• View in gallery

    Spatial distribution of Dengue virus positive infections. QUANTUM GIS version 2.0.1 software was used, and the database of Contagem was provided by Prefeitura Municipal de Contagem. For addresses outside this city, Google Earth was used.

  • View in gallery

    Phylogenetic trees of dengue virus (DENV) 1, 2, 3, and 4 based on the partial sequence of the C-prM DENV gene. Phylogenetic tree construction using maximum likelihood (ML) methods was performed in PhyML. Bootstrap supporting values greater than 50 are shown at the nodes. Roman numerals denote the different genotypes of DENV-1-4. The phylogenetic trees were based on the partial nucleotide sequence of the C-prM gene. The best-fit model was based on Akaike information criterion. Phylogenetic trees: (A) DENV-1: TIM1 with gamma correction (TIM1 + G). (B) DENV-2: TIM1 with estimated invariable site (TIM3 + I). (C) DENV-3: TIM1 with estimated invariable site (TIM2 + I). (D) DENV-4: TPM2 + G with TIM1 with gamma correction (TIM3 + I). Samples from Contagem are indicated by an arrow.

  • 1.

    Jiang T, Yu X-D, Hong W-X, Zhou W-Z, Yu M, Deng Y-Q, Zhu S-Y, Qin E-D, Wang J, Qin C-F, Zhang F-C, 2009. Co-circulation of two genotypes of dengue virus serotype 3 in Guangzhou, China. Virol J 9: 18.

    • Search Google Scholar
    • Export Citation
  • 2.

    Das S, Pingle MR, Muñoz-Jordán J, Rundell MS, Rondini S, Granger K, Chang GJ, Kelly E, Spier EG, Larone D, Spitzer E, Barany F, Golightly LM, 2008. Detection and serotyping of dengue virus in serum samples by multiplex reverse transcriptase PCR–ligase detection reaction assay. J Clin Microbiol 46: 32763284.

    • Search Google Scholar
    • Export Citation
  • 3.

    Weaver SC, Vasilakis N, 2009. Molecular evolution of dengue viruses: contributions of phylogenetics to understanding the history and epidemiology of the preeminent arboviral disease. Infect Genet Evol 9: 523540.

    • Search Google Scholar
    • Export Citation
  • 4.

    Chinnawirotpisan P, Mammen MP Jr, Nisalak A, Thaisomboonsuk B, Narupiti S, Thirawuth V, Putnak R, Zhang C, 2008. Detection of concurrent infection with multiple dengue virus serotypes in Thai children by ELISA and nested RT-PCR assay. Arch Virol 153: 22252232.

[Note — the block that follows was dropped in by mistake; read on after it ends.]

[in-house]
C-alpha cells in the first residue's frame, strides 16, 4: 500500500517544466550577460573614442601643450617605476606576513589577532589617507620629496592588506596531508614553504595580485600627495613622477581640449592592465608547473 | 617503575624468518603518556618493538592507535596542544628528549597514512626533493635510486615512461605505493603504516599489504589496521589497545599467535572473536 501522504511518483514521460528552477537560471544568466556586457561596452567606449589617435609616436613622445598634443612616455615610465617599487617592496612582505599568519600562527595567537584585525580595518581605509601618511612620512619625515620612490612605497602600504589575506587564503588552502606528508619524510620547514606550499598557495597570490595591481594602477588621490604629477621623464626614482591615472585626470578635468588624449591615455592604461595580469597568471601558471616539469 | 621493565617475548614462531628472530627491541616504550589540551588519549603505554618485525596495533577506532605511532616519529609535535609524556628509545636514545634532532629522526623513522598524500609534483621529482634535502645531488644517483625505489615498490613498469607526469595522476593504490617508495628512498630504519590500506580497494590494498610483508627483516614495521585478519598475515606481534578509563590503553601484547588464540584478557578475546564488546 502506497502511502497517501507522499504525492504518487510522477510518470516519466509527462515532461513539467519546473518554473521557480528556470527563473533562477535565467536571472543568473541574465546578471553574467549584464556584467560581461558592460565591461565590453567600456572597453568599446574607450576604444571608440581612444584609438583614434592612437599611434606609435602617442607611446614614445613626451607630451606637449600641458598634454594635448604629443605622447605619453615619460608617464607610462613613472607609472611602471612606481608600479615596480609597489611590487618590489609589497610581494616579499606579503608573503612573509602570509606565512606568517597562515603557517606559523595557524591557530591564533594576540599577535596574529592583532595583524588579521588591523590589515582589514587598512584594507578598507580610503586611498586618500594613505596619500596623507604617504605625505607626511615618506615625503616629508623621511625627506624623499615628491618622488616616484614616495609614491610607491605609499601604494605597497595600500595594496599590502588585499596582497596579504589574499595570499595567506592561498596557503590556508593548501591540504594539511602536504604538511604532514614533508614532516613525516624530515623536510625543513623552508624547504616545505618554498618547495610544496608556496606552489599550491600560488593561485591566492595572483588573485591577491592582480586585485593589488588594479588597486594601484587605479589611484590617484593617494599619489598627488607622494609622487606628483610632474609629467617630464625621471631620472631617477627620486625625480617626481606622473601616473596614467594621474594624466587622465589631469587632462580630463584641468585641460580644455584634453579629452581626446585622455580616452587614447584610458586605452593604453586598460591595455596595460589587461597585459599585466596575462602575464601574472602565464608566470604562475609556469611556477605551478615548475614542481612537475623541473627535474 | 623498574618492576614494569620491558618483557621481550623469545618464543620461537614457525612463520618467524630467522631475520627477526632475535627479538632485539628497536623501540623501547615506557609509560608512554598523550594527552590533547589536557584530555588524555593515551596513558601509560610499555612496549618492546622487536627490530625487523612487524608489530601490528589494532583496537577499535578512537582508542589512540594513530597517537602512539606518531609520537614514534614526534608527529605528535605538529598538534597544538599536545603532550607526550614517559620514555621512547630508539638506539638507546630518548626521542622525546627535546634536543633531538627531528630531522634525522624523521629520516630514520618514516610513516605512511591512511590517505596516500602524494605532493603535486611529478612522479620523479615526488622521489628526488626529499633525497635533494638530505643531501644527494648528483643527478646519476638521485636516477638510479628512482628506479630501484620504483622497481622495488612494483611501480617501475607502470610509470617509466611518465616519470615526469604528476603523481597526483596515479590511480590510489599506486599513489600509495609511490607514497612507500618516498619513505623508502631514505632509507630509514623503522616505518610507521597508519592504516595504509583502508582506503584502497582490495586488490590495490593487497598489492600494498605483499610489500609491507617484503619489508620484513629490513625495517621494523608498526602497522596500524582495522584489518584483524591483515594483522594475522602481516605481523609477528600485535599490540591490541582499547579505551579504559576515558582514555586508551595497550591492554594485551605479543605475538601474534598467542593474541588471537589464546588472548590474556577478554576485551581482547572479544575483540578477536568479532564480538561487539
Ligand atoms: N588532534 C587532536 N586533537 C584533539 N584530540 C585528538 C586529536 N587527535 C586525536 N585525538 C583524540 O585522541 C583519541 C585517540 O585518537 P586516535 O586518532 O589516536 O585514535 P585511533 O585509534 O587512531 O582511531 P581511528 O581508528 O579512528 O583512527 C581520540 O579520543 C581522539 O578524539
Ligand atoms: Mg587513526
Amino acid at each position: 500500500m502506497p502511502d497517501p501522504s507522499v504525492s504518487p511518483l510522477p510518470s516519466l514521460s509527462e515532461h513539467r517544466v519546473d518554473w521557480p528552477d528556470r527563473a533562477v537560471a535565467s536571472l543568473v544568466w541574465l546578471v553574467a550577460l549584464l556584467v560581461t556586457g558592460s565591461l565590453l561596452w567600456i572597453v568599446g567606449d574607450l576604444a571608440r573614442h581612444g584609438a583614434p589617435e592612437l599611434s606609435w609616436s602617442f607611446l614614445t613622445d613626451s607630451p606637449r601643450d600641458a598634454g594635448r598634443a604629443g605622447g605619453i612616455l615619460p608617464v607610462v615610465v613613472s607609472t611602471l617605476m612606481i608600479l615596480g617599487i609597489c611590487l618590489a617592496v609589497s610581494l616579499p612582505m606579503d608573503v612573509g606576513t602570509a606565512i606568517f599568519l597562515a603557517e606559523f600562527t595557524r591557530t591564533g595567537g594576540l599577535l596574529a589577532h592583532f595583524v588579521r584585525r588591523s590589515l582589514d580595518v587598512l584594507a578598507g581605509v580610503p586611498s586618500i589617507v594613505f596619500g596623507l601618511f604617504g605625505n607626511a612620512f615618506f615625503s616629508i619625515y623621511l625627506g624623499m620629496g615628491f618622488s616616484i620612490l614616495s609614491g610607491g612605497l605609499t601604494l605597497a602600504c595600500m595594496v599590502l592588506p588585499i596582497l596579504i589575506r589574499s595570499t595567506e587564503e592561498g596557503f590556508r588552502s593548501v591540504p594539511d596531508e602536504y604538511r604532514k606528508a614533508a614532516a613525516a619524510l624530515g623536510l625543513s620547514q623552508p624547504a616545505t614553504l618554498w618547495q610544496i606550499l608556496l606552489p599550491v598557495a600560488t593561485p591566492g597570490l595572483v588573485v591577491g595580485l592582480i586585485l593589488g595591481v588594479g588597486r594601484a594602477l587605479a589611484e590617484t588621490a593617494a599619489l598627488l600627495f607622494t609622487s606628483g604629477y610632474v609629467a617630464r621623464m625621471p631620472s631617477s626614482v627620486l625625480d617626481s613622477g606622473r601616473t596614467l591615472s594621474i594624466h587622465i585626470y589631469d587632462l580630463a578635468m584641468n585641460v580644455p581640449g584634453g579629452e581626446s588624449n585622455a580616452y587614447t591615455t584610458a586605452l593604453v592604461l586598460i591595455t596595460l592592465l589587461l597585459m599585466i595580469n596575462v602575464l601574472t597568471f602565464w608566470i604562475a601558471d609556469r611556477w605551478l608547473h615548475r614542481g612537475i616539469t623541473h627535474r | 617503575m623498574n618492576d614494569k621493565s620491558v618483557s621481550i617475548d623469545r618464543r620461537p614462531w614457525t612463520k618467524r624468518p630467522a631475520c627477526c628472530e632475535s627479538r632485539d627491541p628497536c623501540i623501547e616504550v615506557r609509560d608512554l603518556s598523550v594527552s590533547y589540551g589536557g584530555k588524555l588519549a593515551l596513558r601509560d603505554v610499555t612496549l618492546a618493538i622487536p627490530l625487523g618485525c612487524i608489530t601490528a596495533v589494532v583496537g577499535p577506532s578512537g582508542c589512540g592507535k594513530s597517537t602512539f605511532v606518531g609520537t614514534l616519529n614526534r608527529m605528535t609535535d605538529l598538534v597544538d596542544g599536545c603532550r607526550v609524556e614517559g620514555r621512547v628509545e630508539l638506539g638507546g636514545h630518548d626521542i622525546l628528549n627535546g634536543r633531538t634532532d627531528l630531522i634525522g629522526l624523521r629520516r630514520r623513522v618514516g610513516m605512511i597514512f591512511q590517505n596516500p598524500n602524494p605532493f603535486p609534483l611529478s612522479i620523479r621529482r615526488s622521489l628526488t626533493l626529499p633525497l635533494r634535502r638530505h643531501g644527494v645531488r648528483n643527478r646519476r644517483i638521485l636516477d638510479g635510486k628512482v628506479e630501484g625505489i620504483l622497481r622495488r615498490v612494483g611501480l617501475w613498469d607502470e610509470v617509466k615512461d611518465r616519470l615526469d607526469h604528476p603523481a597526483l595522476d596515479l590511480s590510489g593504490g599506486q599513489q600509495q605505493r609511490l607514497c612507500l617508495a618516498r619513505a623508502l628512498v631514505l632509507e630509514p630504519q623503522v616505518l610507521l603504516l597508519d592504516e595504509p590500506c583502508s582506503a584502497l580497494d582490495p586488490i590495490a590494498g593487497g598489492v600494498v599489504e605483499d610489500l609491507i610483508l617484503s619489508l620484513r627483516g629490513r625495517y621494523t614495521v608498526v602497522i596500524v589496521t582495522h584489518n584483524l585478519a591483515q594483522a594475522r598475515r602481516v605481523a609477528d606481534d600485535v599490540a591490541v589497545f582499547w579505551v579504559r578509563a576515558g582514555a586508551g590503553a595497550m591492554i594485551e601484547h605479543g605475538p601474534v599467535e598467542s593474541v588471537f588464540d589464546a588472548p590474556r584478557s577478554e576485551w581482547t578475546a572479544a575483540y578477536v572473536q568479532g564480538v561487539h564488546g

• Search Google Scholar
    • Export Citation
  • 5.

    World Health Organization, 2013. Dengue and Severe Dengue. Available at: http://www.who.int/mediacentre/factsheets/fs117/en/. Accessed January 13, 2014.

    • Search Google Scholar
    • Export Citation
  • 6.

    Loroño-Pino MA, Cropp CB, Farfán JA, Vorndam AV, Rodríguez-Angulo EM, Rosado-Paredes EP, Flores-Flores LF, Beaty BJ, Gubler DJ, 1999. Common occurrence of concurrent infections by multiple dengue virus serotypes. Am J Trop Med Hyg 61: 725730.

    • Search Google Scholar
    • Export Citation
  • 7.

    Lanciotti RS, Calisher CH, Gubler DJ, Chang GJ, Vorndam AV, 1992. Rapid detection and typing of dengue viruses from clinical samples by using reverse transcriptase polymerase chain reaction. J Clin Microbiol 30: 545551.

    • Search Google Scholar
    • Export Citation
  • 8.

    Vilela APP, Figueiredo LB, Santos JR, Eiras AE, Bonjardim CA, Ferreira PCP, Kroon EG, 2010. Dengue virus 3 genotype I in Aedes aegypti mosquitoes and eggs, Brazil, 2005–2006. Emerg Infect Dis 16: 989992.

    • Search Google Scholar
    • Export Citation
  • 9.

    Posada D, 2011. jModelTest: Phylogenetic Model Averaging. Available at: https://code.google.com/p/jmodeletest2/. Accessed June 11, 2014.

  • 10.

    Guindon S, Dufayard JF, Lefort V, Anisimova M, Hordijk W, Gascuel O, 2010. New algorithms and methods to estimate maximum likelihood phylogenies: assessing the performance of PhyML 3.0. Syst Biol 59: 307321.

    • Search Google Scholar
    • Export Citation
  • 11.

    Figueiredo RMP, Naveca FG, Oliveira CM, Bastos MS, Mourão MPG, Viana SS, Melo MN, Itapirema EF, Saatkamp CJ, Farias IP, 2011. Co-infection of dengue virus by serotypes 3 and 4 in patients from Amazonas, Brazil. Rev Inst Med Trop Sao Paulo 53: 321323.

    • Search Google Scholar
    • Export Citation
  • 12.

    Bharaj P, Chahar HS, Pandey A, Diddi K, Dar L, Guleria R, Kabra SK, Broor S, 2008. Concurrent infections by all four dengue virus serotypes during an outbreak of dengue in 2006 in Delhi, India. Virol J 12: 542549.

    • Search Google Scholar
    • Export Citation
  • 13.

    Vinodkumar CS, Kalapannavar NK, Basavarajappa KG, Sanjay D, Gowli C, Nadig NG, Prasad BS, 2013. Episode of coexisting infections with multiple dengue virus serotypes in central Karnataka, India. J Infect Public Health 6: 302306.

    • Search Google Scholar
    • Export Citation
  • 14.

    Nunes MRT, Faria NR, Vasconcelos HB, Medeiros DBA, Lima CPS, Carvalho VL, Silva EVP, Cardoso JF, Sousa EC, Nunes KNB, Rodrigues SG, Abecasis AB, Suchard MA, Lemey P, Vasconcelos PFC, 2012. Phylogeography of dengue virus serotype 4, Brazil, 2010–2011. Emerg Infect Dis 18: 18581864.

    • Search Google Scholar
    • Export Citation
  • 15.